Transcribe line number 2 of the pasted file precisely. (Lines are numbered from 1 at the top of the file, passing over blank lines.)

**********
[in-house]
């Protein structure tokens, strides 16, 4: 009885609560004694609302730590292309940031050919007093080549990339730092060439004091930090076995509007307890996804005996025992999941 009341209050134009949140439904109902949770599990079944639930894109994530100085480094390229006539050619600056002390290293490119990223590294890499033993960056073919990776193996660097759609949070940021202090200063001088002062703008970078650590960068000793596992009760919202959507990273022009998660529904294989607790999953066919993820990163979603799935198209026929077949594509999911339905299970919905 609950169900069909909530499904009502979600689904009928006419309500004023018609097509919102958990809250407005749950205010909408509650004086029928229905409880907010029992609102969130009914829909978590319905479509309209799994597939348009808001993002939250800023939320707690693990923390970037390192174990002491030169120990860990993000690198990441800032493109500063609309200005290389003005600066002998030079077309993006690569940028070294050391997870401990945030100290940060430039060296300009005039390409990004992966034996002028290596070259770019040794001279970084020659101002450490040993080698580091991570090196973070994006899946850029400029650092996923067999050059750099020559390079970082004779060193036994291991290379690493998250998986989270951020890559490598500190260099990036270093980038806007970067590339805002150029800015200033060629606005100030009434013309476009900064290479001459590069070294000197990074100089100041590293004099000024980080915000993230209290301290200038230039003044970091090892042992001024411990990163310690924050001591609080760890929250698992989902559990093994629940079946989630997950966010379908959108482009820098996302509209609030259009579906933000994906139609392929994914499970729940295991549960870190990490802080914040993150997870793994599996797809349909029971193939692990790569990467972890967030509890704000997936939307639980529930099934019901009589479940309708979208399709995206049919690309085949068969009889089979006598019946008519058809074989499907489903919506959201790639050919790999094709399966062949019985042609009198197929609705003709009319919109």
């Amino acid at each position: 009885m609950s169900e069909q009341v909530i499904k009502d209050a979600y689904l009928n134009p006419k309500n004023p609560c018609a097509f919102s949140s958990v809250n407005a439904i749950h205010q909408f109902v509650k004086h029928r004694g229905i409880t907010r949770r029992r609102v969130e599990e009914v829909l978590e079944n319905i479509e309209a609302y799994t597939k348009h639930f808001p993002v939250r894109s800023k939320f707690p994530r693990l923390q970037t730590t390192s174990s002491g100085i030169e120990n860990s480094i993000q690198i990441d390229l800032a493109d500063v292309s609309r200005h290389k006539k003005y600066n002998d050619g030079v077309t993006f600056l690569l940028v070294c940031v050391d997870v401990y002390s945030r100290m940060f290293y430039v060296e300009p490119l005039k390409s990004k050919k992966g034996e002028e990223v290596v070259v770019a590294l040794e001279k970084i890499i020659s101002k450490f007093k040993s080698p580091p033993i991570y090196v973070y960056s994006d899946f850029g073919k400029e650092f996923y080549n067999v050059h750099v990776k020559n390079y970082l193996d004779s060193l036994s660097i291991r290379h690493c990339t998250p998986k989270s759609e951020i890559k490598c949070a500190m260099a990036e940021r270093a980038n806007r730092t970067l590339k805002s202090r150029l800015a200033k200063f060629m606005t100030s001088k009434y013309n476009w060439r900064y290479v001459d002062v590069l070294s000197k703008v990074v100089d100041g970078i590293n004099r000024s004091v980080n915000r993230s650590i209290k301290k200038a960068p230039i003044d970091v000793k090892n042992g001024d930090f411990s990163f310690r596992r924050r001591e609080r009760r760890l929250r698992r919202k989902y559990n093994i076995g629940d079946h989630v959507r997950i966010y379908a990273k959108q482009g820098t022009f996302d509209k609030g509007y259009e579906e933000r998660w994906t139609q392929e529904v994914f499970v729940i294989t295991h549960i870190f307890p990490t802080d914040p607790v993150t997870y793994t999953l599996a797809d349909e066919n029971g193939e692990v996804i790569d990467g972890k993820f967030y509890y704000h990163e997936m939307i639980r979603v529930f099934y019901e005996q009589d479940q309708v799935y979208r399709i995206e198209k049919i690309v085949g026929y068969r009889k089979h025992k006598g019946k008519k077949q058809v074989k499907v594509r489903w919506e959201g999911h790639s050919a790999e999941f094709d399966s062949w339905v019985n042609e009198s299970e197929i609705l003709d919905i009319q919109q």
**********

């Protein structure tokens, strides 16, 4: 009885609560004694609302730590292309940031050919007093080549990339730092060439004091930090076995509007307890996804005996025992999941 009341209050134009949140439904109902949770599990079944639930894109994530100085480094390229006539050619600056002390290293490119990223590294890499033993960056073919990776193996660097759609949070940021202090200063001088002062703008970078650590960068000793596992009760919202959507990273022009998660529904294989607790999953066919993820990163979603799935198209026929077949594509999911339905299970919905 609950169900069909909530499904009502979600689904009928006419309500004023018609097509919102958990809250407005749950205010909408509650004086029928229905409880907010029992609102969130009914829909978590319905479509309209799994597939348009808001993002939250800023939320707690693990923390970037390192174990002491030169120990860990993000690198990441800032493109500063609309200005290389003005600066002998030079077309993006690569940028070294050391997870401990945030100290940060430039060296300009005039390409990004992966034996002028290596070259770019040794001279970084020659101002450490040993080698580091991570090196973070994006899946850029400029650092996923067999050059750099020559390079970082004779060193036994291991290379690493998250998986989270951020890559490598500190260099990036270093980038806007970067590339805002150029800015200033060629606005100030009434013309476009900064290479001459590069070294000197990074100089100041590293004099000024980080915000993230209290301290200038230039003044970091090892042992001024411990990163310690924050001591609080760890929250698992989902559990093994629940079946989630997950966010379908959108482009820098996302509209609030259009579906933000994906139609392929994914499970729940295991549960870190990490802080914040993150997870793994599996797809349909029971193939692990790569990467972890967030509890704000997936939307639980529930099934019901009589479940309708979208399709995206049919690309085949068969009889089979006598019946008519058809074989499907489903919506959201790639050919790999094709399966062949019985042609009198197929609705003709009319919109």